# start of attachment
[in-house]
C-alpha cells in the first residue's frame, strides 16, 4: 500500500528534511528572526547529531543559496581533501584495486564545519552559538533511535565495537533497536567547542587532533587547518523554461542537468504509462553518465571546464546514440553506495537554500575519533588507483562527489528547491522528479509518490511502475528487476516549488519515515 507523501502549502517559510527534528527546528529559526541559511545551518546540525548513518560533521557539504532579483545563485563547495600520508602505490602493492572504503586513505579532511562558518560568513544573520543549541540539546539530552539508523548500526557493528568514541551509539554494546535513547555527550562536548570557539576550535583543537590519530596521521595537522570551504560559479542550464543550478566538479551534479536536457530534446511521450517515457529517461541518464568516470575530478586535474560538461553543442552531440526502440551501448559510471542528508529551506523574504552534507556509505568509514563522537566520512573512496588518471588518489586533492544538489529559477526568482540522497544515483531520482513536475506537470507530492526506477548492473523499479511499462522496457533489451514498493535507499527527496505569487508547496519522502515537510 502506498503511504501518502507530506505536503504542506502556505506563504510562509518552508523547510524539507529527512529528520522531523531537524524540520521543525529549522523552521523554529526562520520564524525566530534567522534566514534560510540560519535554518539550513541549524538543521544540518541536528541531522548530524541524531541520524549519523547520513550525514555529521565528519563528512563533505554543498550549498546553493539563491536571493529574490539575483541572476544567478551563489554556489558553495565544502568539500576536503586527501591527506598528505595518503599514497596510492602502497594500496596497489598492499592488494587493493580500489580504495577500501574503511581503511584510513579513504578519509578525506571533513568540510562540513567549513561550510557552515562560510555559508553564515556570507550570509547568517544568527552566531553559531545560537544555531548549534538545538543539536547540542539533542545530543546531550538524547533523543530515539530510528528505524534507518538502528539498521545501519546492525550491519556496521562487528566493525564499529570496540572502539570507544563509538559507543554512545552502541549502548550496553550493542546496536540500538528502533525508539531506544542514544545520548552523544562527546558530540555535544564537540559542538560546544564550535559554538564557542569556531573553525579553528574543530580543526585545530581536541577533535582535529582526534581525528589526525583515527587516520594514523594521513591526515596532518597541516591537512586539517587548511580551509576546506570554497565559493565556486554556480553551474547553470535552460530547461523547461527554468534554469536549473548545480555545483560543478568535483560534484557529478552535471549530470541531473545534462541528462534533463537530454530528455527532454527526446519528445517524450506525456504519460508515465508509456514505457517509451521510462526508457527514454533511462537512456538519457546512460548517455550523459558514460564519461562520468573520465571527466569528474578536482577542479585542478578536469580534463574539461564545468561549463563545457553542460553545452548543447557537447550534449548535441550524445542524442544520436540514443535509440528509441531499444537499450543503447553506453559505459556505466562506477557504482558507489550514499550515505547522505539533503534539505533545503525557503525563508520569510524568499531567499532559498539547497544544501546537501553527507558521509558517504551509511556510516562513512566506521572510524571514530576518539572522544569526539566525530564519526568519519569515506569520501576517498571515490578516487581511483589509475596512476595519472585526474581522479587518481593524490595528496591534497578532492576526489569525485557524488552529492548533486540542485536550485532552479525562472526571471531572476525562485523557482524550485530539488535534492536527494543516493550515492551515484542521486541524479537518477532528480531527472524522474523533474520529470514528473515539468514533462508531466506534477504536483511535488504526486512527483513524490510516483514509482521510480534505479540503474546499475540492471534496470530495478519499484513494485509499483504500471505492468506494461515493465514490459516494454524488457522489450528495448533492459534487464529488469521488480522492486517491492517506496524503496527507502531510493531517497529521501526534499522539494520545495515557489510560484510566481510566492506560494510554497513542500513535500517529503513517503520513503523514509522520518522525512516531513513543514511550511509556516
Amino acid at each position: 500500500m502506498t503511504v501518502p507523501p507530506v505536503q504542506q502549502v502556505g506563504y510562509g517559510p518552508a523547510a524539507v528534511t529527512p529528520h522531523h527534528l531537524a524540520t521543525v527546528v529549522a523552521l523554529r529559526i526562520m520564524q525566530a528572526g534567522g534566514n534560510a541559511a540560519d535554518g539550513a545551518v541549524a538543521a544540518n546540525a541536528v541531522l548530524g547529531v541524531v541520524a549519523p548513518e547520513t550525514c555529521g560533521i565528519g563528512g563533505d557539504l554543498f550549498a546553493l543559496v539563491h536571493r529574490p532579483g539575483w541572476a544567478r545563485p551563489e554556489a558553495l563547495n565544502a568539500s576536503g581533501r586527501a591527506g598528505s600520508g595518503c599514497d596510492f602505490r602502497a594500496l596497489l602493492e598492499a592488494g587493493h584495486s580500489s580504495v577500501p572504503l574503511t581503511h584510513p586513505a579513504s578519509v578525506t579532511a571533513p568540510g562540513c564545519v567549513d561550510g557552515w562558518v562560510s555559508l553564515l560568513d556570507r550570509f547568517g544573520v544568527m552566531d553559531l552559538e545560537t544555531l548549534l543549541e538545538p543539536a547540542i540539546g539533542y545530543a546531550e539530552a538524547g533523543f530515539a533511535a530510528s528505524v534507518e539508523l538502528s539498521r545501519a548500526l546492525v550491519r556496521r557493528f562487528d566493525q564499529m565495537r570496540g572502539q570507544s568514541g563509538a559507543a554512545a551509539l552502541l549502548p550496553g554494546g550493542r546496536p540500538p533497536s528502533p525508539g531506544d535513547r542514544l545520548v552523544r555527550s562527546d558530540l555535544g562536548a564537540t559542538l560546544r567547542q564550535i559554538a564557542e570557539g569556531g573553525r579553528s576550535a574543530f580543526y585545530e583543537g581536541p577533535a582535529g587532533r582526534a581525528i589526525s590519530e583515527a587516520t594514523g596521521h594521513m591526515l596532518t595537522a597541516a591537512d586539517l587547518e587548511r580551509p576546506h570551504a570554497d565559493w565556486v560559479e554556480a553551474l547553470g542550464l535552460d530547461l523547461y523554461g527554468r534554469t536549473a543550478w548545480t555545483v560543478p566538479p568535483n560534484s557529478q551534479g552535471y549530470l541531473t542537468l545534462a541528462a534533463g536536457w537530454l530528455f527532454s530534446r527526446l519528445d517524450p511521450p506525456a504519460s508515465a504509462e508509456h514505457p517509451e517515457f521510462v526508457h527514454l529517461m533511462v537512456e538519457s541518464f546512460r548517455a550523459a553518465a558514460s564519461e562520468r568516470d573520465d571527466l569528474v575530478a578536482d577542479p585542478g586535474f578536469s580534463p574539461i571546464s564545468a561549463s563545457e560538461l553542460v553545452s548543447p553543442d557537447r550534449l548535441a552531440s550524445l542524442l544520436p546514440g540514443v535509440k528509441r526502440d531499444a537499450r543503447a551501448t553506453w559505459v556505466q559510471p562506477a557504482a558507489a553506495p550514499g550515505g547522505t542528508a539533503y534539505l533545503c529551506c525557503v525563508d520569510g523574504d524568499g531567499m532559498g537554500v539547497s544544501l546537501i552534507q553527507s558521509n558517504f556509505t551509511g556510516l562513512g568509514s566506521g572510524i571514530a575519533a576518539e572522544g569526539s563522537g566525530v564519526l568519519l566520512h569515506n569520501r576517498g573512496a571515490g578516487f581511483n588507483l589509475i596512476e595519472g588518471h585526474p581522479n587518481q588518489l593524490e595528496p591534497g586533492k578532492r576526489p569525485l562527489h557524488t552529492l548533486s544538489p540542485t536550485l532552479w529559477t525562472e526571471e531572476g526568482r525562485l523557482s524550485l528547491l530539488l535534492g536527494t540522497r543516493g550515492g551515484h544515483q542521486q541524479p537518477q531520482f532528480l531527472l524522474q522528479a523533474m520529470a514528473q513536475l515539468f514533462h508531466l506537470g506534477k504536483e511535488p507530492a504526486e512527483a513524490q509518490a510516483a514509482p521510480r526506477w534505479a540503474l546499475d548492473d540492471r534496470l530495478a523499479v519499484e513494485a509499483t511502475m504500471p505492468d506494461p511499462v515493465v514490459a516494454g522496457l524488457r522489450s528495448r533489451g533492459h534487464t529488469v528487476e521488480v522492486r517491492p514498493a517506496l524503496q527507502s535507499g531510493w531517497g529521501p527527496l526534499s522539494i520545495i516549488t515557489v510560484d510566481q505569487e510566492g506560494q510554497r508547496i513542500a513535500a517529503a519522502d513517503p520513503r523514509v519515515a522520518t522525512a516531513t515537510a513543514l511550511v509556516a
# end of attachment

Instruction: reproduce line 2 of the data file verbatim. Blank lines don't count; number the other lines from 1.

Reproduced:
C-alpha cells in the first residue's frame, strides 16, 4: 500500500528534511528572526547529531543559496581533501584495486564545519552559538533511535565495537533497536567547542587532533587547518523554461542537468504509462553518465571546464546514440553506495537554500575519533588507483562527489528547491522528479509518490511502475528487476516549488519515515 507523501502549502517559510527534528527546528529559526541559511545551518546540525548513518560533521557539504532579483545563485563547495600520508602505490602493492572504503586513505579532511562558518560568513544573520543549541540539546539530552539508523548500526557493528568514541551509539554494546535513547555527550562536548570557539576550535583543537590519530596521521595537522570551504560559479542550464543550478566538479551534479536536457530534446511521450517515457529517461541518464568516470575530478586535474560538461553543442552531440526502440551501448559510471542528508529551506523574504552534507556509505568509514563522537566520512573512496588518471588518489586533492544538489529559477526568482540522497544515483531520482513536475506537470507530492526506477548492473523499479511499462522496457533489451514498493535507499527527496505569487508547496519522502515537510 502506498503511504501518502507530506505536503504542506502556505506563504510562509518552508523547510524539507529527512529528520522531523531537524524540520521543525529549522523552521523554529526562520520564524525566530534567522534566514534560510540560519535554518539550513541549524538543521544540518541536528541531522548530524541524531541520524549519523547520513550525514555529521565528519563528512563533505554543498550549498546553493539563491536571493529574490539575483541572476544567478551563489554556489558553495565544502568539500576536503586527501591527506598528505595518503599514497596510492602502497594500496596497489598492499592488494587493493580500489580504495577500501574503511581503511584510513579513504578519509578525506571533513568540510562540513567549513561550510557552515562560510555559508553564515556570507550570509547568517544568527552566531553559531545560537544555531548549534538545538543539536547540542539533542545530543546531550538524547533523543530515539530510528528505524534507518538502528539498521545501519546492525550491519556496521562487528566493525564499529570496540572502539570507544563509538559507543554512545552502541549502548550496553550493542546496536540500538528502533525508539531506544542514544545520548552523544562527546558530540555535544564537540559542538560546544564550535559554538564557542569556531573553525579553528574543530580543526585545530581536541577533535582535529582526534581525528589526525583515527587516520594514523594521513591526515596532518597541516591537512586539517587548511580551509576546506570554497565559493565556486554556480553551474547553470535552460530547461523547461527554468534554469536549473548545480555545483560543478568535483560534484557529478552535471549530470541531473545534462541528462534533463537530454530528455527532454527526446519528445517524450506525456504519460508515465508509456514505457517509451521510462526508457527514454533511462537512456538519457546512460548517455550523459558514460564519461562520468573520465571527466569528474578536482577542479585542478578536469580534463574539461564545468561549463563545457553542460553545452548543447557537447550534449548535441550524445542524442544520436540514443535509440528509441531499444537499450543503447553506453559505459556505466562506477557504482558507489550514499550515505547522505539533503534539505533545503525557503525563508520569510524568499531567499532559498539547497544544501546537501553527507558521509558517504551509511556510516562513512566506521572510524571514530576518539572522544569526539566525530564519526568519519569515506569520501576517498571515490578516487581511483589509475596512476595519472585526474581522479587518481593524490595528496591534497578532492576526489569525485557524488552529492548533486540542485536550485532552479525562472526571471531572476525562485523557482524550485530539488535534492536527494543516493550515492551515484542521486541524479537518477532528480531527472524522474523533474520529470514528473515539468514533462508531466506534477504536483511535488504526486512527483513524490510516483514509482521510480534505479540503474546499475540492471534496470530495478519499484513494485509499483504500471505492468506494461515493465514490459516494454524488457522489450528495448533492459534487464529488469521488480522492486517491492517506496524503496527507502531510493531517497529521501526534499522539494520545495515557489510560484510566481510566492506560494510554497513542500513535500517529503513517503520513503523514509522520518522525512516531513513543514511550511509556516